Adventurers who like to head out to the crags with a climbing rope
should be given the protection of an access charter, the British Mountaineering Council (BMC) has said.
The BMC has produced such a charter, which it argues is needed in light of the debate about access prompted by recent government proposals to sell off Forestry Commission land.
BMC access and conservation officer Catherine Flitcroft commented: "It is vital we lay down fundamental principles to protect public access for quiet recreation and enjoyment of the countryside."
Proposals include guaranteeing public land access before any sale, updating the Countryside and Rights of Way Act 2000 in light of more recent legislation, plus facilitating greater use of old quarries by owners of climbing gear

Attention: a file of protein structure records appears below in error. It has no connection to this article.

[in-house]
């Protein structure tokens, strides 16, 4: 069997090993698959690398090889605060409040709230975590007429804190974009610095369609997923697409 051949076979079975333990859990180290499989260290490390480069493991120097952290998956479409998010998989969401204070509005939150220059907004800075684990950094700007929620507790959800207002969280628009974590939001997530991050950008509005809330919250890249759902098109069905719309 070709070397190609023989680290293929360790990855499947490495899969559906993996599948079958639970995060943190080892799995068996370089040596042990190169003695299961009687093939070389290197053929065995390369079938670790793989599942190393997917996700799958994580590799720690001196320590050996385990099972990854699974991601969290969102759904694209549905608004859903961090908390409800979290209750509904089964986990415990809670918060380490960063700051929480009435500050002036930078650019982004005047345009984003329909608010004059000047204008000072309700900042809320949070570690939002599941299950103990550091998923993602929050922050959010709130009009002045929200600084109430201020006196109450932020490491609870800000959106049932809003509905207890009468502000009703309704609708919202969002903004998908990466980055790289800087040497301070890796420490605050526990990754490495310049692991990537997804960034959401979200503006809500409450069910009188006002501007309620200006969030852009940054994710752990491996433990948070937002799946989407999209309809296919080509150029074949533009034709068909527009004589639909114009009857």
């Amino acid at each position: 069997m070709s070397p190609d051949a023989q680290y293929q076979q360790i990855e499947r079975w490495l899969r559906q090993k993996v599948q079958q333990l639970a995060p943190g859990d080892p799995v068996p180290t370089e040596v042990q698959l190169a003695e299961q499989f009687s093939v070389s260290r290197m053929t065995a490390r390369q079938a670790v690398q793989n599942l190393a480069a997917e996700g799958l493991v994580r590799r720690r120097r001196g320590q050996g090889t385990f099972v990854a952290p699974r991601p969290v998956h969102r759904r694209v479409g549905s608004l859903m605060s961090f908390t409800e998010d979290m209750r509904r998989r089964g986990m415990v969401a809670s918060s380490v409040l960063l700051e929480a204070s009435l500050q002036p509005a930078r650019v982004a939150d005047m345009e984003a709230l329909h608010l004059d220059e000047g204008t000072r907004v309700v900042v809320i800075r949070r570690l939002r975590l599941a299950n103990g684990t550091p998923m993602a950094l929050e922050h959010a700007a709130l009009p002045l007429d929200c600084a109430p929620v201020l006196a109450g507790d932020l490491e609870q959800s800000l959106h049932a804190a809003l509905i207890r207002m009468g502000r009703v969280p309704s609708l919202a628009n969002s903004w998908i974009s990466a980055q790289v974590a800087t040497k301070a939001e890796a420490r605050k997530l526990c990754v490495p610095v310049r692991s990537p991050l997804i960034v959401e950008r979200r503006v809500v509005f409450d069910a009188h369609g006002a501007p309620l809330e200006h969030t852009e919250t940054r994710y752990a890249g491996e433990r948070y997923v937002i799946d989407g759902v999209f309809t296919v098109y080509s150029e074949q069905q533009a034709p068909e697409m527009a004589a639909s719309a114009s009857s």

Another issue mentioned was for laws on occupier liability to be adjusted to acknowledge the decisions climbers take regarding risks to personal safety.
One access case involving this insurance issue is the Vixen Tor dispute, where the landowner fenced off the famous Dartmoor landmark on the advice of insurers because of the possibility of being sued by any climbers who suffered injuries.